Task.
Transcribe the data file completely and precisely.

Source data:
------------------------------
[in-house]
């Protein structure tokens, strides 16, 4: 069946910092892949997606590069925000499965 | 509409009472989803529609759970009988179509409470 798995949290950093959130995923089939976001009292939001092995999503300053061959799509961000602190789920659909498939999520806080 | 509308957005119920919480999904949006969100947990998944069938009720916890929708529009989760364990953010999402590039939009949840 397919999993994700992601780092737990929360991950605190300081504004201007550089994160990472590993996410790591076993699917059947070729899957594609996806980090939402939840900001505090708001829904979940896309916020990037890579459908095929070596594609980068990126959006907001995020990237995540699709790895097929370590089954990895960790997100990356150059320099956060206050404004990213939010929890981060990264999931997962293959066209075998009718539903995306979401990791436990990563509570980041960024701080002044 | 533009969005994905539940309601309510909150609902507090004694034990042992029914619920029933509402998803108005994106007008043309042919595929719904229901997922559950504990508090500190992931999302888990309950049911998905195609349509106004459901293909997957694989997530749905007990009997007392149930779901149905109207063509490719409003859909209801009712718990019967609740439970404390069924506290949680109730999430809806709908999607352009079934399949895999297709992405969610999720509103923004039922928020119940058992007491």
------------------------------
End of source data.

[in-house]
């Protein structure tokens, strides 16, 4: 069946910092892949997606590069925000499965 | 509409009472989803529609759970009988179509409470 798995949290950093959130995923089939976001009292939001092995999503300053061959799509961000602190789920659909498939999520806080 | 509308957005119920919480999904949006969100947990998944069938009720916890929708529009989760364990953010999402590039939009949840 397919999993994700992601780092737990929360991950605190300081504004201007550089994160990472590993996410790591076993699917059947070729899957594609996806980090939402939840900001505090708001829904979940896309916020990037890579459908095929070596594609980068990126959006907001995020990237995540699709790895097929370590089954990895960790997100990356150059320099956060206050404004990213939010929890981060990264999931997962293959066209075998009718539903995306979401990791436990990563509570980041960024701080002044 | 533009969005994905539940309601309510909150609902507090004694034990042992029914619920029933509402998803108005994106007008043309042919595929719904229901997922559950504990508090500190992931999302888990309950049911998905195609349509106004459901293909997957694989997530749905007990009997007392149930779901149905109207063509490719409003859909209801009712718990019967609740439970404390069924506290949680109730999430809806709908999607352009079934399949895999297709992405969610999720509103923004039922928020119940058992007491």